What’s better than fleeting pleasure?

I am in Manhattan until Friday and had lunch at Chef’s Street at Macy’s a couple of days ago. I shared a table with a stranger who suggested gelato from a restaurant on the store’s sixth floor.

I do enjoy gelato but told her I’d pass, that I’m cutting back on sugar (that day’s breakfast — Nutella Packed Jacks — had enough of it!). But she urged me: “Get the gelato; enjoy your life.”

I smiled and didn’t say what I was thinking: that I do enjoy my life, when I make food choices that don’t end in sugar comas or bad moods or food babies.

But how often we pick fleeting pleasure without discerning first whether fleeting pleasure is worth enduring what may follow, which is likely to last longer than what caused it in the first place.

And this isn’t just in dessert. It’s not just gelato and sugar coma versus no gelato and having a body that functions. It’s in relationships. It’s in who we pick and how we spend our time with each other.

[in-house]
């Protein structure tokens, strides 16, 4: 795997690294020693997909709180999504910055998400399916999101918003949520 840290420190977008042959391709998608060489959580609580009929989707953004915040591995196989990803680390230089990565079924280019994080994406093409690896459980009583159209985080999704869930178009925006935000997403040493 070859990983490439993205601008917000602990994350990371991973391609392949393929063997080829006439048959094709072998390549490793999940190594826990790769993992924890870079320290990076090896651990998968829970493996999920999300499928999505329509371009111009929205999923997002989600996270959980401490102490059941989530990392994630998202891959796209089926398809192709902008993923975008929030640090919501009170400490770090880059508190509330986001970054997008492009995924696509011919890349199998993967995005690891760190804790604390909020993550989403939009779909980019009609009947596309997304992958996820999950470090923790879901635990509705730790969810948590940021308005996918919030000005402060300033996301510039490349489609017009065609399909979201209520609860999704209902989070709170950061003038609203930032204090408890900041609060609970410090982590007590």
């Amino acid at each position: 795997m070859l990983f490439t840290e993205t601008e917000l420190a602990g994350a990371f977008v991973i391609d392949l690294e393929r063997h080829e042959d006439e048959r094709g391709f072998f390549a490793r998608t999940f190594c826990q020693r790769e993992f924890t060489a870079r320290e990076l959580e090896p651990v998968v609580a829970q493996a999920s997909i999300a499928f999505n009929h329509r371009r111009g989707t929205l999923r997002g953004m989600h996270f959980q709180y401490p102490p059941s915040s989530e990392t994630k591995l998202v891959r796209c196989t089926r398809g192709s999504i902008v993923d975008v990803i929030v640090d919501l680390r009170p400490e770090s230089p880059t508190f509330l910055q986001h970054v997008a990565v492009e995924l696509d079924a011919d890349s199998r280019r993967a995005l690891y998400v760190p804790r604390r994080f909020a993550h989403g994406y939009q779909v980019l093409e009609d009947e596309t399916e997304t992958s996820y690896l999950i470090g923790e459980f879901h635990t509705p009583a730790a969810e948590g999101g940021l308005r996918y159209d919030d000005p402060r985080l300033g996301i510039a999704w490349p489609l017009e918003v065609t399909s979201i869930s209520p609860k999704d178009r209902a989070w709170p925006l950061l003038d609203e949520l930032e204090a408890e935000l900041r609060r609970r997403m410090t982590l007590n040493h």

So today, I urge you:

Think ahead a little; enjoy your life, not just brief encounters with fleeting pleasures between longer periods of having to undo what didn’t have to be done.

Please note: I reserve the right to delete comments that are offensive or off-topic.

  • Sarcastic Catholic

    What a great post — I completely agree! Marginalization (tiny deviations from what we really want) build up to huge problems. And nothing about “enjoying life” has to destroy your emotional or physical health. I’m new to the chastity conversation, but rock on with this message, Arlene!

  • YH

    It’s easy to get our visions blurred by social pressure with the increasing trend of yolo(you only live once) and intepreting it to maximize pleasures without discerning first. But I believe Christians are called to discern/put pleasures in right places in order.